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March 07, 2016
(Some) states begin to adopt (some) of the 2015 DSW rule provisions
By Elizabeth M Dickinson, JD, Senior Legal Editor - EHS

What’s been going on?

It’s been over a year since the U.S. Environmental Protection Agency (EPA) published in the Federal Register its long-awaited final rule revising regulations affecting recycling of hazardous materials under the Resource Conservation and Recovery Act (RCRA). Known as the 2015 Definition of Solid Waste rule (2015 DSW rule), this final rule exempts certain hazardous secondary materials (HSMs) from the definition of solid waste (and thus RCRA regulation), provided certain conditions are met.

EPA’s objective in establishing the 2015 DSW rule was to provide stronger protections against potential mismanagement of HSMs intended for recycling and to establish a uniform, legitimate recycling standard for all HSM recycling in order to improve compliance and help ensure that HSMs are, in fact, legitimately recycled rather than illegally disposed of.

The 2015 DSW rule became effective on July 13, 2015, although for states with RCRA authorization from the EPA (all states except Alaska and Iowa and U.S. territories), the provisions of the final rule do not go into effect unless and until the RCRA-authorized state adopts them. Pursuant to RCRA regulation, RCRA-authorized states must adopt the more stringent provisions of the 2015 DSW rule by July 1, 2016, (or July 1, 2017, if a state statutory change is necessary). However, it’s very common for the EPA to extend the adoption deadline for a state on a case-by-case basis.

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State adoption of the rule

The 2015 DSW rule is a mixed bag of more stringent provisions and less stringent provisions, which means that while a state must adopt the more stringent or broader in scope regulations, it does not have to adopt any regulations that would allow less stringent management of HSMs than would be required under the state’s RCRA-approved hazardous waste program.

States are beginning to adopt the 2015 DSW rule. Already, Pennsylvania, New Jersey, and Colorado have determined the degree to which they’ll embrace the rule, with the first two states adopting it in its entirety, and Colorado adopting the more stringent provisions but eschewing the less stringent regulatory provisions. South Carolina’s adoption of the 2015 DSW rule, still in the proposal stage, appears to mirror that of Colorado.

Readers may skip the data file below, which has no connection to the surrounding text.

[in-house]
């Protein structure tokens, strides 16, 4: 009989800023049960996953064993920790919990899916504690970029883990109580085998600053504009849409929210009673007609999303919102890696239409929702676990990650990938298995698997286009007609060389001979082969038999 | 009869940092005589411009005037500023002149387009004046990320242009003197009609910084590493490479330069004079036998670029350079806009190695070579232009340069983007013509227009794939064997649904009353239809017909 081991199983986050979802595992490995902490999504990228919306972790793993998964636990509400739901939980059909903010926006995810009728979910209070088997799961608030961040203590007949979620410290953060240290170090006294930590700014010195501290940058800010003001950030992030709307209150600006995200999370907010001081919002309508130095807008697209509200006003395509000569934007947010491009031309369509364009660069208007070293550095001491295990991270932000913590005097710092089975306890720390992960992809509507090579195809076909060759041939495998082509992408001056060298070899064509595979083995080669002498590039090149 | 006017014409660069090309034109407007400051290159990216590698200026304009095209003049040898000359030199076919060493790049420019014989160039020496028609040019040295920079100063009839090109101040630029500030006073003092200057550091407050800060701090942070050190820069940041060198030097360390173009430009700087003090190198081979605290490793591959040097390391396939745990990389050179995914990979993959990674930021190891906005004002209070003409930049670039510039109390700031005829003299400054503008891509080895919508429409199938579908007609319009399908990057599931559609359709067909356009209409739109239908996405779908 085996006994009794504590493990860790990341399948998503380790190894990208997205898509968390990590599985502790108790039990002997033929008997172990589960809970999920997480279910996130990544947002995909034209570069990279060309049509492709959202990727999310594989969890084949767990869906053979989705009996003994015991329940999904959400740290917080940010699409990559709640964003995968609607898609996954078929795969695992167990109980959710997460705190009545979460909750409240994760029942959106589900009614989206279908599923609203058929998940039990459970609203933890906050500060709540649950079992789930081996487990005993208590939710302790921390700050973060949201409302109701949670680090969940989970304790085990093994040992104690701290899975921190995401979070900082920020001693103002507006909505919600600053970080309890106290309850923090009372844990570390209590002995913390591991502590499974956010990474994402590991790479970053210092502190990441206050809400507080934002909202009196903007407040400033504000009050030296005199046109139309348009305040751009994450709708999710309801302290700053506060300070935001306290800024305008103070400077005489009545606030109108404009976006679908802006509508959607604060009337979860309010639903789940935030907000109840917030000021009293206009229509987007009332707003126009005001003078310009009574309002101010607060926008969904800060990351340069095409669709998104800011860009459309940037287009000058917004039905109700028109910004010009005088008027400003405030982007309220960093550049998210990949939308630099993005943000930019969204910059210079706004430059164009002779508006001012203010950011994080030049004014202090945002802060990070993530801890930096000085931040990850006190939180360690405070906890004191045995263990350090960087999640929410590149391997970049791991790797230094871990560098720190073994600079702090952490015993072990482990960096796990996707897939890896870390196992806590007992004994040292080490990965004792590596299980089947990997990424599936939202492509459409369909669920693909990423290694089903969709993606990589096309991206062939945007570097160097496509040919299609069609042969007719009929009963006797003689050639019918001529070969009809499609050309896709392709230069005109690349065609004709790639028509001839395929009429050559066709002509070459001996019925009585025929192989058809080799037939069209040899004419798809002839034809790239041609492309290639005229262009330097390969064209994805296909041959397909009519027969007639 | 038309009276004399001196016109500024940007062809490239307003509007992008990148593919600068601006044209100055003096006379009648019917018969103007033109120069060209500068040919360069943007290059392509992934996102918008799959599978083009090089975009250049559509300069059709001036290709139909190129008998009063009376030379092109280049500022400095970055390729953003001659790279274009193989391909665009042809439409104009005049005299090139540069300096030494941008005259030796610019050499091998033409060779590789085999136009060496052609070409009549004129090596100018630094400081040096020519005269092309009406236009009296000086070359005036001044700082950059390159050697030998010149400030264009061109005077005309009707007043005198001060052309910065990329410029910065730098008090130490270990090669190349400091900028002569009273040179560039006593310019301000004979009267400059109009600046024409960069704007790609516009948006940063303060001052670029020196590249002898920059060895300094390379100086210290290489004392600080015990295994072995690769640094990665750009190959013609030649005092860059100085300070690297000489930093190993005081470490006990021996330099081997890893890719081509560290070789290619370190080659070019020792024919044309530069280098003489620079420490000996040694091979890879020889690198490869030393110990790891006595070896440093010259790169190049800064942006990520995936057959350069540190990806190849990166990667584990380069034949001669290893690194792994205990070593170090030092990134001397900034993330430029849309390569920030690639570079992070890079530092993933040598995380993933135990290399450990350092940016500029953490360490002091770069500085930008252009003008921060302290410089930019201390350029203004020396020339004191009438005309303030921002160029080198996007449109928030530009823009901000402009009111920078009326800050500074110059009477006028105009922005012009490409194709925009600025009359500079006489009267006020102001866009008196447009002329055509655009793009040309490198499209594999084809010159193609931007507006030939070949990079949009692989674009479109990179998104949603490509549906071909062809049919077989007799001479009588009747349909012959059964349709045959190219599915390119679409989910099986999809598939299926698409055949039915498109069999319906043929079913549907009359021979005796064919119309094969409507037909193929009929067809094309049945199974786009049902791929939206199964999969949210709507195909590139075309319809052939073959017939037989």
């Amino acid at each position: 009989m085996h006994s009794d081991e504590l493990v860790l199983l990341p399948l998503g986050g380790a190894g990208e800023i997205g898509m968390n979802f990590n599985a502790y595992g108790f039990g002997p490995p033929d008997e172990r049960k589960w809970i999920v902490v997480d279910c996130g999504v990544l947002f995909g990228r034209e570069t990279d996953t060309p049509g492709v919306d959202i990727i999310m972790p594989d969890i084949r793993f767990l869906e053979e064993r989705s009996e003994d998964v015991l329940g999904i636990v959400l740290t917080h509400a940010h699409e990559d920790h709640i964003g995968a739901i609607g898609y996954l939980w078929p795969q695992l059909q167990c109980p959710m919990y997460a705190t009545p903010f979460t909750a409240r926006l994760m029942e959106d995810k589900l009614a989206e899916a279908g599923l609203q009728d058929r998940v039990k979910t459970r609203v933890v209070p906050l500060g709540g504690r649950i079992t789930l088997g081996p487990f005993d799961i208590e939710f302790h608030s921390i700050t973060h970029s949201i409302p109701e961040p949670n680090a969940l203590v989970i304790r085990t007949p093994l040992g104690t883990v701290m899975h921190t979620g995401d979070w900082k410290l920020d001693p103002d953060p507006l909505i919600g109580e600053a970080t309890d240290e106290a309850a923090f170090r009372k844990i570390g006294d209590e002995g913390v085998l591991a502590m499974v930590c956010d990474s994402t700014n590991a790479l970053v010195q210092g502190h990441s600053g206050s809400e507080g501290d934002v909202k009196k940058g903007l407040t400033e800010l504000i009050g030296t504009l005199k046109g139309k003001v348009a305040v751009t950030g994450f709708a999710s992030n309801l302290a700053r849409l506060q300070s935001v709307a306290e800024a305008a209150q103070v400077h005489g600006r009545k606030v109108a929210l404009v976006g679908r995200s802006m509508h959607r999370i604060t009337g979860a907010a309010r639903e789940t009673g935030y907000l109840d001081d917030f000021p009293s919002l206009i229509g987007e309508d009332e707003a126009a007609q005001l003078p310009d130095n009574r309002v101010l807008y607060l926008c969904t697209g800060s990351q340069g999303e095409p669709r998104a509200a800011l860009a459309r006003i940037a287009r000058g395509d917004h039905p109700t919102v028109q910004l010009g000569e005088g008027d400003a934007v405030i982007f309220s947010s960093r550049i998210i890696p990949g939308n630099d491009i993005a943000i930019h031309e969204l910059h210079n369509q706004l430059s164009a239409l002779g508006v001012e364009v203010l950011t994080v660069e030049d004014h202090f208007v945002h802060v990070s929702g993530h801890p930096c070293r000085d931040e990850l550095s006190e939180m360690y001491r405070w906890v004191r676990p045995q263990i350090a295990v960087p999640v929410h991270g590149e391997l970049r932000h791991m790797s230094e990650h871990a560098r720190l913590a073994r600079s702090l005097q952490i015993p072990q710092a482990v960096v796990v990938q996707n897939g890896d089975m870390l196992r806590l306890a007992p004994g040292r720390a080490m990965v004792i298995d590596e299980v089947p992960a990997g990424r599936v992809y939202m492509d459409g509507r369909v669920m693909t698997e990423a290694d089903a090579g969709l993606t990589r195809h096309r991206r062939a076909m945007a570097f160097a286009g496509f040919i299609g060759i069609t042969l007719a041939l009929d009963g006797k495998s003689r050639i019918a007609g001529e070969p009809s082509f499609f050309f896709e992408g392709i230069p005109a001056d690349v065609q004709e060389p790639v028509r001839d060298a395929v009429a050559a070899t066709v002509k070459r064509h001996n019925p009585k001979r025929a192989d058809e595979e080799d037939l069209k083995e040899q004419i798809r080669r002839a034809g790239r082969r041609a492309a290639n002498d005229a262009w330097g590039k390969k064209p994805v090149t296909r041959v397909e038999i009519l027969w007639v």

More stringent provisions

These are the 2015 DSW rule provisions that (whether new or revised) are more stringent than requirements under the current hazardous waste program:

  • The prohibition and new definition of “sham recycling”;
  • The new standards for, and the revised definition of, “legitimate recycling”;
  • The new definition of “contained”;
  • The new accumulation date tracking requirements to disprove speculative accumulation; and
  • The revised standards and criteria for solid waste variances and nonwaste determinations.

Less stringent provisions

These 2015 DSW rule provisions are new or revised and are less stringent than requirements under the current hazardous waste program:

  • The revised exclusion for HSMs legitimately reclaimed under the control of the generator;
  • The new, verified recycler exclusion (which replaced the transfer-based exclusion); and
  • The new remanufacturing exclusion for HSMs that are certain higher-value solvents.

These three conditional exclusions are the less stringent provisions that Colorado and South Carolina decided not to adopt.

More questions than answers

Why didn’t Colorado and South Carolina adopt the less stringent provisions? Don’t such provisions provide a clear regulatory road map for HSM recyclers to travel in order to ensure that their recycling activities meet EPA’s legitimate standard? You would think that managing HSMs addressed by the three new/revised 2015 exclusions pursuant to those exclusions would be less difficult than managing the same materials under hazardous waste regulations. But is it? Such “exclusions” are not free. Part and parcel of these three exclusions are requirements for notification, recordkeeping, and emergency preparedness and response. In addition, the generator-controlled exclusion also requires written documentation describing how the recycling meets all four factors of the legitimacy recycling provision. To give other examples, to take advantage of the verified recycler exclusion, the recycler must satisfy financial assurance requirements; the remanufacturing exclusion is limited to certain solvents and industries. So how will these additional factors affect a state’s decision as to whether to adopt these conditional exclusions? Will other states follow Colorado and South Carolina’s lead? All 50 states will be answering these questions soon.

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